IGEM:IMPERIAL/2009/Encapsulation/Phase2/Alginate Properties

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Alginate Properties

Currently produced by brown seaweed (algal)

linear unbranched polymers containing β-(1 4)-linked D-mannuronic acid (M) and α-(1 4)-linked L-guluronic acid (G) residues

Alginate monomers.gif


Ca-alginate is commonly used for the entrapment of biocatalysts, especially whole cells for the inoculation of soil
, the degradation of surfactants and pesticides in waste water
or the production of food stuff, industrial enzymes and fine chemicals

Biochemistry of structure

M prefers forming a 3-fold left-handed helix with (weak) intra-molecular hydrogen bonding between the hydroxyl group in the 3
position and the subsequent ring oxygen (that is, O3-H O').

G forms stiffer (and more acid-stable) 2-fold screw helical chains, preferring intra-molecular hydrogen bonding between
the carboxyl group and the 2-OH group of the prior residues and (weaker) the 3-OH group of the subsequent residues. The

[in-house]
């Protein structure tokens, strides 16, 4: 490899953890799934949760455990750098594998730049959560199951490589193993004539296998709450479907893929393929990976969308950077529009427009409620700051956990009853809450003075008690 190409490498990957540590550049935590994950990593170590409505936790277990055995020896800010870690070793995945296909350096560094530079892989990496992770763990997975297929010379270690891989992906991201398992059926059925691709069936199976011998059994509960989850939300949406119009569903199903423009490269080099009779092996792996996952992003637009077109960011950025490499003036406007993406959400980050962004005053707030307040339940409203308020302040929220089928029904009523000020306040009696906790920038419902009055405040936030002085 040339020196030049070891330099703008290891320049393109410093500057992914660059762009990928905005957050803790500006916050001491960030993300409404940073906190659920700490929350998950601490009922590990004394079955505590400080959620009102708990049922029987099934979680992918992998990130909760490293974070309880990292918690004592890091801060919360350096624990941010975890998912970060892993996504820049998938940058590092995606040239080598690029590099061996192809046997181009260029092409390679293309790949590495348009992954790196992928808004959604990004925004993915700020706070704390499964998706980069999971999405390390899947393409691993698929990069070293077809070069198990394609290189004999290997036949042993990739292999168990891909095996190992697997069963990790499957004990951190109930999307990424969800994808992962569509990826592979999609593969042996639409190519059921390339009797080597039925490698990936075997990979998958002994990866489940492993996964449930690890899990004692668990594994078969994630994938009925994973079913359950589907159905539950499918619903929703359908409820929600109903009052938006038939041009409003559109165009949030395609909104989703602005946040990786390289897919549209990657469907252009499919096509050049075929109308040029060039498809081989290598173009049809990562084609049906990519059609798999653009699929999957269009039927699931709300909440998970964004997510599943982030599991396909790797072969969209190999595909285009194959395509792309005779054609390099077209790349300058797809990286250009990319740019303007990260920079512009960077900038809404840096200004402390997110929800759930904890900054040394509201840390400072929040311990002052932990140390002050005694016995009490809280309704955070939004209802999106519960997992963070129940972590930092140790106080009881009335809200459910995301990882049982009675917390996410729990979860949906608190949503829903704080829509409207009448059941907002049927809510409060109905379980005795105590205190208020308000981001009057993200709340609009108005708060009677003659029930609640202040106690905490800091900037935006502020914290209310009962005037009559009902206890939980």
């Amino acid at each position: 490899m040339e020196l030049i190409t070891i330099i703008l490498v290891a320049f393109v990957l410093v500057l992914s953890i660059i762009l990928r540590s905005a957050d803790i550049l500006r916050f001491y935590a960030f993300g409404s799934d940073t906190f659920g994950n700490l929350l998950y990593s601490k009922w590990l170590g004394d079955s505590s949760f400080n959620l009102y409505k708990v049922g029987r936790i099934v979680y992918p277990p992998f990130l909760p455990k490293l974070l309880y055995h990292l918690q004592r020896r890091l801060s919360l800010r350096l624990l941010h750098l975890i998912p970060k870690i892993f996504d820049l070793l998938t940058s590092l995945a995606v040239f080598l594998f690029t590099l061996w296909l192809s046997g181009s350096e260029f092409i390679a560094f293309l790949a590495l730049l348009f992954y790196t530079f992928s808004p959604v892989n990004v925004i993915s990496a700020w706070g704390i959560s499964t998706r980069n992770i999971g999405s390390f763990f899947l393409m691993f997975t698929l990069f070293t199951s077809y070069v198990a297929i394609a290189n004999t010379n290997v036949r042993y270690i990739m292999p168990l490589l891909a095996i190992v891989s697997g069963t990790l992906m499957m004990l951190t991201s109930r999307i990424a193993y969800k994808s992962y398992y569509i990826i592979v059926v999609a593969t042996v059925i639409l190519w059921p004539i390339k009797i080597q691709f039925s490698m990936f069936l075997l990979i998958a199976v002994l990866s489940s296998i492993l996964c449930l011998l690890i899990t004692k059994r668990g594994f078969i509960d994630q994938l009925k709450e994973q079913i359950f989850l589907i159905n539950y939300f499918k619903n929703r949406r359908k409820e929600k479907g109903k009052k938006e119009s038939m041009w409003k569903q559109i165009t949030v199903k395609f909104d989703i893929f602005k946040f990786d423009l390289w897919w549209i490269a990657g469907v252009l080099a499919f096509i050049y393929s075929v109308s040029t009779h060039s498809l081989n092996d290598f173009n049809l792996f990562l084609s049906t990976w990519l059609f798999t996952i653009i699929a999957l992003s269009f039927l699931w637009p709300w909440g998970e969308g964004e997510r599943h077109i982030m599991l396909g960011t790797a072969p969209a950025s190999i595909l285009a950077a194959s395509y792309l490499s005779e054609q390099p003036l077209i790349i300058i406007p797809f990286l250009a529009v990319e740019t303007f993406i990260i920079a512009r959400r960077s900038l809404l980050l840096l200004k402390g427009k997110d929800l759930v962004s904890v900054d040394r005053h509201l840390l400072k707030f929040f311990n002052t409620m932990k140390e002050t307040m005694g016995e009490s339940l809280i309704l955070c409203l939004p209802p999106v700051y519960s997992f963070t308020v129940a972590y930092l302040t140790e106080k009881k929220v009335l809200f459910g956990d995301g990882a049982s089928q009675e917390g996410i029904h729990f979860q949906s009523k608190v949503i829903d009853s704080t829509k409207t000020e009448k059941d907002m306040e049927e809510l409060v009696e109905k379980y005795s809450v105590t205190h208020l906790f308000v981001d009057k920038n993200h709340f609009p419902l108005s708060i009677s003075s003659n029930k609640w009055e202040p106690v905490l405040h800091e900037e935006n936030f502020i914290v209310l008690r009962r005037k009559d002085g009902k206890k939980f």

diaxial links also inherently allow less flexibility.

Alginate G&M.gif

The free carboxylic acids (without counter ion) have a water molecule H3O+ firmly hydrogen bound to carboxylate (pKa M 3.38,
pKa G 3.65). Ca2+ ions can replace this hydrogen bonding, zipping guluronate, but not mannuronate, chains together
stoichiometrically in a supposedly egg-box like conformation

Change when Ca2+ is added
Alginate-calcium solidification.gif

The egg-box like conformation
Alginate calcium guluronate.gif


  • by controlling ratios of G & M monomers in alginate

- 5-epimerization of β-(1 4)-linked D-mannuronic acid residues to α-(1 4)-linked L-guluronic acid residues in algal alginates
using bacterial epimerases
High G content produces strong brittle gels with good heat stability (except if present in low molecular weight molecules) but
prone to water weepage (syneresis) on freeze-thaw, whereas high M content produces weaker more-elastic gels with good
freeze-thaw behaviour